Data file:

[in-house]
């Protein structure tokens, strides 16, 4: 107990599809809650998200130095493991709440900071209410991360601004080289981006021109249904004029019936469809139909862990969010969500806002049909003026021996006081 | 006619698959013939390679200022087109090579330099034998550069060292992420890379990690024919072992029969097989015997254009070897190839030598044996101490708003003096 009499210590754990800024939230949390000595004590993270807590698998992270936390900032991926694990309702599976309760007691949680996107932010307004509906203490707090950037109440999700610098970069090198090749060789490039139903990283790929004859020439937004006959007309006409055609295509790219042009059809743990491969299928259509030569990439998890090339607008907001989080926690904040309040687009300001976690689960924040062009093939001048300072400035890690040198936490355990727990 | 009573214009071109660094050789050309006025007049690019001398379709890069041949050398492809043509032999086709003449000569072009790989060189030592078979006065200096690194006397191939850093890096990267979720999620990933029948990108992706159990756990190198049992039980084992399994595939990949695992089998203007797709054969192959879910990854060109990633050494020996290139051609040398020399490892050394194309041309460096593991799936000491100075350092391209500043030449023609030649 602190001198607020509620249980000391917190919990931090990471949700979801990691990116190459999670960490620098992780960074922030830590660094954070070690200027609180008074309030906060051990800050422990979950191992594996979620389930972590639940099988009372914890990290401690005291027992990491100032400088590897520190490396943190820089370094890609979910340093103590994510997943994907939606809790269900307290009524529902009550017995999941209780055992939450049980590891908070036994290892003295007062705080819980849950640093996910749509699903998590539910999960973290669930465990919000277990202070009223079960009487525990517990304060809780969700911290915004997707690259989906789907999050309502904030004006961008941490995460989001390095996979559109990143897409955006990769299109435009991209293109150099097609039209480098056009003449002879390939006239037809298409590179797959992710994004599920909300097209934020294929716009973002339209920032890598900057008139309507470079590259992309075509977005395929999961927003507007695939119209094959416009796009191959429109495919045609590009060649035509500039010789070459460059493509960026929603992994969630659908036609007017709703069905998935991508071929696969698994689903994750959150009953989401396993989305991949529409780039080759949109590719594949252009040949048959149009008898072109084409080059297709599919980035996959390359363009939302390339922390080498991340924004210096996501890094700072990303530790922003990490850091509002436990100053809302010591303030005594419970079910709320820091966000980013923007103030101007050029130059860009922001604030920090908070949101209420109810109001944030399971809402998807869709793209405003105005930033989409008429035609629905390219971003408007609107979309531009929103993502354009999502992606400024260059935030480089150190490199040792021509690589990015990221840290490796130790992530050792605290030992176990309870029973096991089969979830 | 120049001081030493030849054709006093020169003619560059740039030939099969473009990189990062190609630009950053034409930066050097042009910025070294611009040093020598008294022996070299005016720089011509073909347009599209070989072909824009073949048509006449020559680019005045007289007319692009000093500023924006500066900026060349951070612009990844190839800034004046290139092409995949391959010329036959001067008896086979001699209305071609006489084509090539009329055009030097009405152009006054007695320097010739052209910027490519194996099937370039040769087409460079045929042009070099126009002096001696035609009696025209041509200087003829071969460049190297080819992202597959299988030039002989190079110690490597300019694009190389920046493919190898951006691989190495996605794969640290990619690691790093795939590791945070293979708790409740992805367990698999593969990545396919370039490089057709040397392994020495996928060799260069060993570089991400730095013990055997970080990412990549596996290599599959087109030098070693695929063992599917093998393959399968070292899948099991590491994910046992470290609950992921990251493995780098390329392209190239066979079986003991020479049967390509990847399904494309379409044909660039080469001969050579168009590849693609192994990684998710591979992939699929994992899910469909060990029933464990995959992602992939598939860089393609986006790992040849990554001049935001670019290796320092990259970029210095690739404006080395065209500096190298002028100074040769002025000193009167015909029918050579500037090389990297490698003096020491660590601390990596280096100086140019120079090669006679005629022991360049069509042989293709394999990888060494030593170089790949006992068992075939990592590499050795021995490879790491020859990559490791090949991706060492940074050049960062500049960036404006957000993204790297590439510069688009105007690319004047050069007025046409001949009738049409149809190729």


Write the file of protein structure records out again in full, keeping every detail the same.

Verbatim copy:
[in-house]
């Protein structure tokens, strides 16, 4: 107990599809809650998200130095493991709440900071209410991360601004080289981006021109249904004029019936469809139909862990969010969500806002049909003026021996006081 | 006619698959013939390679200022087109090579330099034998550069060292992420890379990690024919072992029969097989015997254009070897190839030598044996101490708003003096 009499210590754990800024939230949390000595004590993270807590698998992270936390900032991926694990309702599976309760007691949680996107932010307004509906203490707090950037109440999700610098970069090198090749060789490039139903990283790929004859020439937004006959007309006409055609295509790219042009059809743990491969299928259509030569990439998890090339607008907001989080926690904040309040687009300001976690689960924040062009093939001048300072400035890690040198936490355990727990 | 009573214009071109660094050789050309006025007049690019001398379709890069041949050398492809043509032999086709003449000569072009790989060189030592078979006065200096690194006397191939850093890096990267979720999620990933029948990108992706159990756990190198049992039980084992399994595939990949695992089998203007797709054969192959879910990854060109990633050494020996290139051609040398020399490892050394194309041309460096593991799936000491100075350092391209500043030449023609030649 602190001198607020509620249980000391917190919990931090990471949700979801990691990116190459999670960490620098992780960074922030830590660094954070070690200027609180008074309030906060051990800050422990979950191992594996979620389930972590639940099988009372914890990290401690005291027992990491100032400088590897520190490396943190820089370094890609979910340093103590994510997943994907939606809790269900307290009524529902009550017995999941209780055992939450049980590891908070036994290892003295007062705080819980849950640093996910749509699903998590539910999960973290669930465990919000277990202070009223079960009487525990517990304060809780969700911290915004997707690259989906789907999050309502904030004006961008941490995460989001390095996979559109990143897409955006990769299109435009991209293109150099097609039209480098056009003449002879390939006239037809298409590179797959992710994004599920909300097209934020294929716009973002339209920032890598900057008139309507470079590259992309075509977005395929999961927003507007695939119209094959416009796009191959429109495919045609590009060649035509500039010789070459460059493509960026929603992994969630659908036609007017709703069905998935991508071929696969698994689903994750959150009953989401396993989305991949529409780039080759949109590719594949252009040949048959149009008898072109084409080059297709599919980035996959390359363009939302390339922390080498991340924004210096996501890094700072990303530790922003990490850091509002436990100053809302010591303030005594419970079910709320820091966000980013923007103030101007050029130059860009922001604030920090908070949101209420109810109001944030399971809402998807869709793209405003105005930033989409008429035609629905390219971003408007609107979309531009929103993502354009999502992606400024260059935030480089150190490199040792021509690589990015990221840290490796130790992530050792605290030992176990309870029973096991089969979830 | 120049001081030493030849054709006093020169003619560059740039030939099969473009990189990062190609630009950053034409930066050097042009910025070294611009040093020598008294022996070299005016720089011509073909347009599209070989072909824009073949048509006449020559680019005045007289007319692009000093500023924006500066900026060349951070612009990844190839800034004046290139092409995949391959010329036959001067008896086979001699209305071609006489084509090539009329055009030097009405152009006054007695320097010739052209910027490519194996099937370039040769087409460079045929042009070099126009002096001696035609009696025209041509200087003829071969460049190297080819992202597959299988030039002989190079110690490597300019694009190389920046493919190898951006691989190495996605794969640290990619690691790093795939590791945070293979708790409740992805367990698999593969990545396919370039490089057709040397392994020495996928060799260069060993570089991400730095013990055997970080990412990549596996290599599959087109030098070693695929063992599917093998393959399968070292899948099991590491994910046992470290609950992921990251493995780098390329392209190239066979079986003991020479049967390509990847399904494309379409044909660039080469001969050579168009590849693609192994990684998710591979992939699929994992899910469909060990029933464990995959992602992939598939860089393609986006790992040849990554001049935001670019290796320092990259970029210095690739404006080395065209500096190298002028100074040769002025000193009167015909029918050579500037090389990297490698003096020491660590601390990596280096100086140019120079090669006679005629022991360049069509042989293709394999990888060494030593170089790949006992068992075939990592590499050795021995490879790491020859990559490791090949991706060492940074050049960062500049960036404006957000993204790297590439510069688009105007690319004047050069007025046409001949009738049409149809190729």